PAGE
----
In the spring of the same year, Tchaikovsky received a letter from the singer which her student passed on through P. I. Jurgenson. He wrote to Jurgenson: “You forwarded me the letter from Artôt which, I presume, m-me Volpyanskaya [Volpyanskaya-Mirskaya, Daria Nikolaevna] passed on to you. Did she leave you her address? Where do I write to her? I need to correspond with her” [TchYu II no. 752: 141].

Judging by what the composer said in various texts, whether intended for publication or for exchanging opinions in personal correspondence, even twenty years after meeting Désirée Artôt, he was still in awe of her as a musician and singer.

In Berlin, Artôt asked Tchaikovsky to write a romance for her. A little later, she wrote the composer while he was on his European tour: “I can’t wait to hear the promised romance. Due to my lack of voice, I will put my entire soul into it” [TchFM: 28]. She invited him to meet her in Berlin in a year: “If you visit Berlin, I’m sure you will come and see us; it is always a joy to be in a place where you can feel that people admire and respect you” [TchFM: 29].

Tchaikovsky fulfilled his promise in October of 1888 when he wrote Six French Songs, Op. 65. on the texts of French poets É. Turquety, P. Collin and A. Blanchecotte: “I did my best to please you, madame, and I presume you will be able to sing all six of them, i. e., all of them correspond to the current range of your voice. I would love for these romances to be a pleasant gift for you” [letter dated 17/29 October 1888; CwoT XIV no. 3700: 570].

When Artôt received the news, she replied: “I only wished for one song, and you have generously written six. ‘Generous as a king,’ they say, forgetting to add, ‘or a musician.’ Of course, I can’t wait to see them, but I don’t want to cause you any more trouble, so I’ll wait for Jurgenson to publish them — please ask him to immediately send me a copy. I do not thank you, but rest completely assured that you fulfilling your promise so quickly has brought me great joy. I only hope my talent reaches the height of your inspiration” [TchFM: 30].

In the choice of texts for the romances, one can notice hints of the former feelings between the composer and the singer, as well as unfulfilled hopes. Op. 65 features two Sérénades (no. 1 and 3), “Déception” (no. 2), “Qu'importe que l'hiver” (no. 4) and “Les larmes” (no. 5); the cycle concludes with a gallant and elegant, typically French Rondel (no. 6).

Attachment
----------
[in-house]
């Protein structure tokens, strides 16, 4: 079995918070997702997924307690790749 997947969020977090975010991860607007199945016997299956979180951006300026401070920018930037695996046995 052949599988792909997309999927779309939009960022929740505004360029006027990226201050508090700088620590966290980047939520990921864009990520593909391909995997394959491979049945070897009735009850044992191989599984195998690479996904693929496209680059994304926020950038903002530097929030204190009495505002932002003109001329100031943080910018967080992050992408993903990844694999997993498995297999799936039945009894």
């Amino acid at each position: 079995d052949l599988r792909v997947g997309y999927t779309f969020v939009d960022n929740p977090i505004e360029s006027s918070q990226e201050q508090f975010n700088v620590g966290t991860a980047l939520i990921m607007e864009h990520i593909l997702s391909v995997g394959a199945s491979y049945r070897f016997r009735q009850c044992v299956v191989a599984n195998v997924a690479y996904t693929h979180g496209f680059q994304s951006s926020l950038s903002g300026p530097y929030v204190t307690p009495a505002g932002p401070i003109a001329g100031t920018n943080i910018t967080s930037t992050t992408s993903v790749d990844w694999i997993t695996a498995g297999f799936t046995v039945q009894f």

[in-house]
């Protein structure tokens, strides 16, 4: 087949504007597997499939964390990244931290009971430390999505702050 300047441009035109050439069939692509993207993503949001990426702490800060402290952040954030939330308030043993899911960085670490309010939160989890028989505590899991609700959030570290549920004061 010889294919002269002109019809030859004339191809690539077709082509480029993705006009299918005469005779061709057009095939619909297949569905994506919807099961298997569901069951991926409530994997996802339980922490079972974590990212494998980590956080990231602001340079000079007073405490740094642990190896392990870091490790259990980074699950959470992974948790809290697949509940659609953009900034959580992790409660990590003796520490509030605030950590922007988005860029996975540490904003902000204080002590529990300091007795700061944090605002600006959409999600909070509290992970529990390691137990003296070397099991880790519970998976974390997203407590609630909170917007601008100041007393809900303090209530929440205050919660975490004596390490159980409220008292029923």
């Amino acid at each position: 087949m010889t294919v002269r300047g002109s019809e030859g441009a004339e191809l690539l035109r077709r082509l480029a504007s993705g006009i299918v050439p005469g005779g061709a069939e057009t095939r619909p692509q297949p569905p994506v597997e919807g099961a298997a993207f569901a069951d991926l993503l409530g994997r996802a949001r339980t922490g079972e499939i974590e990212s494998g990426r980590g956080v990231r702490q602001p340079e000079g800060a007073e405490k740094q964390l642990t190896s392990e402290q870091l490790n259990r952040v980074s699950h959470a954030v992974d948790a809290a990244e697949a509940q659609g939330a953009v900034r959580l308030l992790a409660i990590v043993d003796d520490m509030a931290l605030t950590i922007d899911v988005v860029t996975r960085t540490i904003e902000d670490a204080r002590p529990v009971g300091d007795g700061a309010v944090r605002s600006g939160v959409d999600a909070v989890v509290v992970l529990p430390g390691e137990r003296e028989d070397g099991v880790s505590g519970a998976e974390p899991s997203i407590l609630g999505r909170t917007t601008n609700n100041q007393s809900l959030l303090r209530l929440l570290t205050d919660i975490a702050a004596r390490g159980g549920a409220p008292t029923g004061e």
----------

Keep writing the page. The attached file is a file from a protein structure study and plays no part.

The biographical motives in Six French Songs, Op. 65, were immediately noticed by Laroche, a close friend of the composer and a witness to his relationship with Artôt, as well as an ardent admirer of the singer’s talents. In his article dedicated to the publication of Six French Songs in D. Rahter’s publishing house (“Sechs Lieder für eine Singstimme mit Begleitung des Pianoforte, von P. Tschaikowsky” with German and French text // Moskovskiye Vedomosti ¹ 212, August 3, 1889), Laroche wrote: “In his six wonderful romances dedicated to the inimitable singer [Artôt], our composer touched upon far from all the strings of this multy-stringed lyre” [Laroche 1889/1975: 135]. The critic considered “Les larmes” to be the most “Russian” of the six romances and the pinnacle of the cycle. Laroche noted that the poetic imagery of the poems chosen by Tchaikovsky “splendidly characterizes the singer that the romances are dedicated to, <...> excellently convey the intangible charm that is present in every note, in every movement of the genius singer <...>. For those of us whose life brought into direct contact with P. I. Tchaikovsky, m. Collin’s poems inevitably acquire another meaning, and we unwittingly link them to the artist himself <...>” [ibid: 135–136].

When they met in Berlin in 1889, Artôt fulfilled the promise she once made in her letter, inviting him to a musical evening under the condition that it must happen, as she phrased it, “anytime you wish and with whomever you wish” [TchFM: 30]. These warm meetings in Artôt’s company brightened up Tchaikovsky’s trip to Berlin. He wrote to M. I. Tchaikovsky on January 27 /February 15, 1889: “My life in Berlin is just like in St. Petersburg, i. e. I am visiting people every day — it’s the worst thing ever. My only consolation is Artôt, who is invited everywhere with me and whom I love dearly” [CwoT XV-A no. 3795: 51].